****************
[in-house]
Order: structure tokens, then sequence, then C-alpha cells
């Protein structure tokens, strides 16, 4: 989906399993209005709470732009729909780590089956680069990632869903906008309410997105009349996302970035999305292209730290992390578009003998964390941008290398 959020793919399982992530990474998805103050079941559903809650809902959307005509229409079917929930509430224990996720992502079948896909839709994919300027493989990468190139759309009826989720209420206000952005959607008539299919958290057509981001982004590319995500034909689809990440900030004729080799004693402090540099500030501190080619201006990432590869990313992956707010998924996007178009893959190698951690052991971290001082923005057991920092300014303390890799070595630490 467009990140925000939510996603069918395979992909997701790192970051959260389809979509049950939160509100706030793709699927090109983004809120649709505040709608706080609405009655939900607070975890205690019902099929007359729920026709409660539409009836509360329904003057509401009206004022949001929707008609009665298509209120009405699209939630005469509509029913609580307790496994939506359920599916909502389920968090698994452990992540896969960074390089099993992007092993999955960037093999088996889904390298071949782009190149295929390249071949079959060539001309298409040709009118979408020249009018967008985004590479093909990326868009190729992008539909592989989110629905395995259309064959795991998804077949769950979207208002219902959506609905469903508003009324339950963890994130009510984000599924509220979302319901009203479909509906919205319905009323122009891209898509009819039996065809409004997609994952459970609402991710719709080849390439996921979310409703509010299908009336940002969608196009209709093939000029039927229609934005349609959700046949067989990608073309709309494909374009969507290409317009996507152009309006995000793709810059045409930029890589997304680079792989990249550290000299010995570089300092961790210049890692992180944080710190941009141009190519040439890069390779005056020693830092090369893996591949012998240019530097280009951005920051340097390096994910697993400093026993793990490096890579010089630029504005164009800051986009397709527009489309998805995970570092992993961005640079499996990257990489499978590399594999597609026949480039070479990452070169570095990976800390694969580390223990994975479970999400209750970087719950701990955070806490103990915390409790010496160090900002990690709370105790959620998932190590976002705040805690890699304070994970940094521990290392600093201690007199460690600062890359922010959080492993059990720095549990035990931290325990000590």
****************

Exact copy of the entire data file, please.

[in-house]
Order: structure tokens, then sequence, then C-alpha cells
């Protein structure tokens, strides 16, 4: 989906399993209005709470732009729909780590089956680069990632869903906008309410997105009349996302970035999305292209730290992390578009003998964390941008290398 959020793919399982992530990474998805103050079941559903809650809902959307005509229409079917929930509430224990996720992502079948896909839709994919300027493989990468190139759309009826989720209420206000952005959607008539299919958290057509981001982004590319995500034909689809990440900030004729080799004693402090540099500030501190080619201006990432590869990313992956707010998924996007178009893959190698951690052991971290001082923005057991920092300014303390890799070595630490 467009990140925000939510996603069918395979992909997701790192970051959260389809979509049950939160509100706030793709699927090109983004809120649709505040709608706080609405009655939900607070975890205690019902099929007359729920026709409660539409009836509360329904003057509401009206004022949001929707008609009665298509209120009405699209939630005469509509029913609580307790496994939506359920599916909502389920968090698994452990992540896969960074390089099993992007092993999955960037093999088996889904390298071949782009190149295929390249071949079959060539001309298409040709009118979408020249009018967008985004590479093909990326868009190729992008539909592989989110629905395995259309064959795991998804077949769950979207208002219902959506609905469903508003009324339950963890994130009510984000599924509220979302319901009203479909509906919205319905009323122009891209898509009819039996065809409004997609994952459970609402991710719709080849390439996921979310409703509010299908009336940002969608196009209709093939000029039927229609934005349609959700046949067989990608073309709309494909374009969507290409317009996507152009309006995000793709810059045409930029890589997304680079792989990249550290000299010995570089300092961790210049890692992180944080710190941009141009190519040439890069390779005056020693830092090369893996591949012998240019530097280009951005920051340097390096994910697993400093026993793990490096890579010089630029504005164009800051986009397709527009489309998805995970570092992993961005640079499996990257990489499978590399594999597609026949480039070479990452070169570095990976800390694969580390223990994975479970999400209750970087719950701990955070806490103990915390409790010496160090900002990690709370105790959620998932190590976002705040805690890699304070994970940094521990290392600093201690007199460690600062890359922010959080492993059990720095549990035990931290325990000590």